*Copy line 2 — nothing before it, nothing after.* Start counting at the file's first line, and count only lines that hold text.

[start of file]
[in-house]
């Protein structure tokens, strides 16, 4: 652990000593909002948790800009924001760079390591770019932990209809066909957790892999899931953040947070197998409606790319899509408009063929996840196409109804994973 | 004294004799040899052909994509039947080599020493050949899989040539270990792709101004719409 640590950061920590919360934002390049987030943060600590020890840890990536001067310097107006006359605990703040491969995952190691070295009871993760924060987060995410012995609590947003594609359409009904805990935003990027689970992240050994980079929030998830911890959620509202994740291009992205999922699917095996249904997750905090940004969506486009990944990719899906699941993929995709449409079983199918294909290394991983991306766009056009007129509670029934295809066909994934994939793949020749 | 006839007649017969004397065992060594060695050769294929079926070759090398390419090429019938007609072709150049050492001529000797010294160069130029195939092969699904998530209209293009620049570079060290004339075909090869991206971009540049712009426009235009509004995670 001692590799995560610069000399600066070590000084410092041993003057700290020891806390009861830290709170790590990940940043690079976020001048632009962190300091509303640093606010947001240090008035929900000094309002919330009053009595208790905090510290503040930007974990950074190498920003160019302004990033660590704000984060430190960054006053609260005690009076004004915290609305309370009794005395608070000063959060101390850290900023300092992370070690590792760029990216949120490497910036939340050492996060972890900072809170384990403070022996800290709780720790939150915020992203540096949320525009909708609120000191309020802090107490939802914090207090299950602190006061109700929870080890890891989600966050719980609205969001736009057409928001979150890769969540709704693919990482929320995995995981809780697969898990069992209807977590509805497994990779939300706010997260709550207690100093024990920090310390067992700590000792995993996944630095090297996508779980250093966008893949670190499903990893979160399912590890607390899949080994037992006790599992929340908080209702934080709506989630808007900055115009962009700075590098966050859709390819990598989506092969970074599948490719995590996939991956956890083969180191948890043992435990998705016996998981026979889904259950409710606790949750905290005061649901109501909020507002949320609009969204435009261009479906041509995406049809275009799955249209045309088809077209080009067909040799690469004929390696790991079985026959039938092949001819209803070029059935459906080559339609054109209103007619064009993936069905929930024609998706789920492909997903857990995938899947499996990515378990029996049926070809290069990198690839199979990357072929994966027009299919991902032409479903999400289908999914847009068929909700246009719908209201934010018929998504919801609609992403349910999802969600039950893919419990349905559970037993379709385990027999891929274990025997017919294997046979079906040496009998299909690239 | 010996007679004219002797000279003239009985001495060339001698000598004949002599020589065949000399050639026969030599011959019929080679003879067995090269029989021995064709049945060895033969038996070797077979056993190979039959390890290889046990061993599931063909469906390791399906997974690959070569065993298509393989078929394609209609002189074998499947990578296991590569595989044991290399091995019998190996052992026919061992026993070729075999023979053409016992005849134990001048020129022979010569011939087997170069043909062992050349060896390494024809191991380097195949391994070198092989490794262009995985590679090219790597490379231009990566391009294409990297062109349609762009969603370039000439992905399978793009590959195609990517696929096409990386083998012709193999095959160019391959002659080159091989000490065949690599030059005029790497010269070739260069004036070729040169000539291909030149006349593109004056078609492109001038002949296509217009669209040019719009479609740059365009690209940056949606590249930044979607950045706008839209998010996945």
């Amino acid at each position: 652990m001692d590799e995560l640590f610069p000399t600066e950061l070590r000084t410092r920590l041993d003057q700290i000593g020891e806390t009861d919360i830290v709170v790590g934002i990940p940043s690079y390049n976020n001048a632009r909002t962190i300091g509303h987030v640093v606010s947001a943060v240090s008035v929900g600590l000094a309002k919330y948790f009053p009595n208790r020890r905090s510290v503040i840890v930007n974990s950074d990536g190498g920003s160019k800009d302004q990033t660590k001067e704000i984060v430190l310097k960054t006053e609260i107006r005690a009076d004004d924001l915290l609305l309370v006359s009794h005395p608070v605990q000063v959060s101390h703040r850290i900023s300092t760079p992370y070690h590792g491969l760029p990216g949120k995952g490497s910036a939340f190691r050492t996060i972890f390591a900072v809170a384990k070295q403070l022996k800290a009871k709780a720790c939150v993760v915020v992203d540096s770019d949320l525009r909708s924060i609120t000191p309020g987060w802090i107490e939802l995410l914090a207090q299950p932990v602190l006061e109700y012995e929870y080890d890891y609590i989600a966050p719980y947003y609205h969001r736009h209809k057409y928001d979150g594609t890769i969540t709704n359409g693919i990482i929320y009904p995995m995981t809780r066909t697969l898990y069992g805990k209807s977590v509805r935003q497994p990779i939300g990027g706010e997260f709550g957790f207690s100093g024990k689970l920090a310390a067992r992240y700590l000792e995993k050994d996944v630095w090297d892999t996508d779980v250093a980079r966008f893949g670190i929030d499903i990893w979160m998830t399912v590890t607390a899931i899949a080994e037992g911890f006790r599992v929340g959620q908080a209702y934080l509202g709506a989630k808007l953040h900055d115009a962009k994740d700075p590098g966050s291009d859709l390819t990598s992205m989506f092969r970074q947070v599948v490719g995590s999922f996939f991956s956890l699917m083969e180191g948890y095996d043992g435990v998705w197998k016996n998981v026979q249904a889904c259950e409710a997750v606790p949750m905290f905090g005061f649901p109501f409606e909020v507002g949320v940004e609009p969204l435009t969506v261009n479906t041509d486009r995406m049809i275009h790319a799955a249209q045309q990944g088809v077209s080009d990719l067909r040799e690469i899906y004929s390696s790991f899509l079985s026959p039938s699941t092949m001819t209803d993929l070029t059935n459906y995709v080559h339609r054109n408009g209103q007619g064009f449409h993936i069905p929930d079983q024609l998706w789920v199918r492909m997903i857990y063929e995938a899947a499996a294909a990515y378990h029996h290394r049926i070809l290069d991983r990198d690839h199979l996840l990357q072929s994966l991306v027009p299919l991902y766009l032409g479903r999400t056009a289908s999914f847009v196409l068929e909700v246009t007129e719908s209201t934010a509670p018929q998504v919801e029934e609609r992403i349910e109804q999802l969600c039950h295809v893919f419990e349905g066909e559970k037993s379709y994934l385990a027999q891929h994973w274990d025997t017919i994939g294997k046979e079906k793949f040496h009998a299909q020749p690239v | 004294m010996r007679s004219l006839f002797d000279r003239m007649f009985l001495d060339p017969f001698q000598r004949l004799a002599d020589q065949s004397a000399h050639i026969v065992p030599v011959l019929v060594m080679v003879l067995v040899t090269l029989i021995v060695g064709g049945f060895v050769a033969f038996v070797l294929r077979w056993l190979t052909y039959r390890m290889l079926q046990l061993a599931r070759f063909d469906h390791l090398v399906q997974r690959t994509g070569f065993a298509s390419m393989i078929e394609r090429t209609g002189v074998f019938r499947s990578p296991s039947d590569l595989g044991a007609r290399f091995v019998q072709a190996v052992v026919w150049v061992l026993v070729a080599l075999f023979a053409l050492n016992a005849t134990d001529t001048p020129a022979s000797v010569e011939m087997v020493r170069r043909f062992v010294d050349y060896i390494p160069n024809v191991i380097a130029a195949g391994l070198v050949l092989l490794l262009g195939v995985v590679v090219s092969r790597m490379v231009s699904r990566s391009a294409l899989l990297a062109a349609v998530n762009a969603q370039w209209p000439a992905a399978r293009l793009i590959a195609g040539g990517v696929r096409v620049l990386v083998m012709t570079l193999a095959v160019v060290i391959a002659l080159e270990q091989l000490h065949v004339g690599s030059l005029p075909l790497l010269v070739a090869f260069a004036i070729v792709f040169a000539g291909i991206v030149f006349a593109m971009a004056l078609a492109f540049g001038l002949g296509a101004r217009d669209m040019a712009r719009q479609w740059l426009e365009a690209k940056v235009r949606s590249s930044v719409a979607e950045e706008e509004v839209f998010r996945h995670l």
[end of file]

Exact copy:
């Protein structure tokens, strides 16, 4: 652990000593909002948790800009924001760079390591770019932990209809066909957790892999899931953040947070197998409606790319899509408009063929996840196409109804994973 | 004294004799040899052909994509039947080599020493050949899989040539270990792709101004719409 640590950061920590919360934002390049987030943060600590020890840890990536001067310097107006006359605990703040491969995952190691070295009871993760924060987060995410012995609590947003594609359409009904805990935003990027689970992240050994980079929030998830911890959620509202994740291009992205999922699917095996249904997750905090940004969506486009990944990719899906699941993929995709449409079983199918294909290394991983991306766009056009007129509670029934295809066909994934994939793949020749 | 006839007649017969004397065992060594060695050769294929079926070759090398390419090429019938007609072709150049050492001529000797010294160069130029195939092969699904998530209209293009620049570079060290004339075909090869991206971009540049712009426009235009509004995670 001692590799995560610069000399600066070590000084410092041993003057700290020891806390009861830290709170790590990940940043690079976020001048632009962190300091509303640093606010947001240090008035929900000094309002919330009053009595208790905090510290503040930007974990950074190498920003160019302004990033660590704000984060430190960054006053609260005690009076004004915290609305309370009794005395608070000063959060101390850290900023300092992370070690590792760029990216949120490497910036939340050492996060972890900072809170384990403070022996800290709780720790939150915020992203540096949320525009909708609120000191309020802090107490939802914090207090299950602190006061109700929870080890890891989600966050719980609205969001736009057409928001979150890769969540709704693919990482929320995995995981809780697969898990069992209807977590509805497994990779939300706010997260709550207690100093024990920090310390067992700590000792995993996944630095090297996508779980250093966008893949670190499903990893979160399912590890607390899949080994037992006790599992929340908080209702934080709506989630808007900055115009962009700075590098966050859709390819990598989506092969970074599948490719995590996939991956956890083969180191948890043992435990998705016996998981026979889904259950409710606790949750905290005061649901109501909020507002949320609009969204435009261009479906041509995406049809275009799955249209045309088809077209080009067909040799690469004929390696790991079985026959039938092949001819209803070029059935459906080559339609054109209103007619064009993936069905929930024609998706789920492909997903857990995938899947499996990515378990029996049926070809290069990198690839199979990357072929994966027009299919991902032409479903999400289908999914847009068929909700246009719908209201934010018929998504919801609609992403349910999802969600039950893919419990349905559970037993379709385990027999891929274990025997017919294997046979079906040496009998299909690239 | 010996007679004219002797000279003239009985001495060339001698000598004949002599020589065949000399050639026969030599011959019929080679003879067995090269029989021995064709049945060895033969038996070797077979056993190979039959390890290889046990061993599931063909469906390791399906997974690959070569065993298509393989078929394609209609002189074998499947990578296991590569595989044991290399091995019998190996052992026919061992026993070729075999023979053409016992005849134990001048020129022979010569011939087997170069043909062992050349060896390494024809191991380097195949391994070198092989490794262009995985590679090219790597490379231009990566391009294409990297062109349609762009969603370039000439992905399978793009590959195609990517696929096409990386083998012709193999095959160019391959002659080159091989000490065949690599030059005029790497010269070739260069004036070729040169000539291909030149006349593109004056078609492109001038002949296509217009669209040019719009479609740059365009690209940056949606590249930044979607950045706008839209998010996945």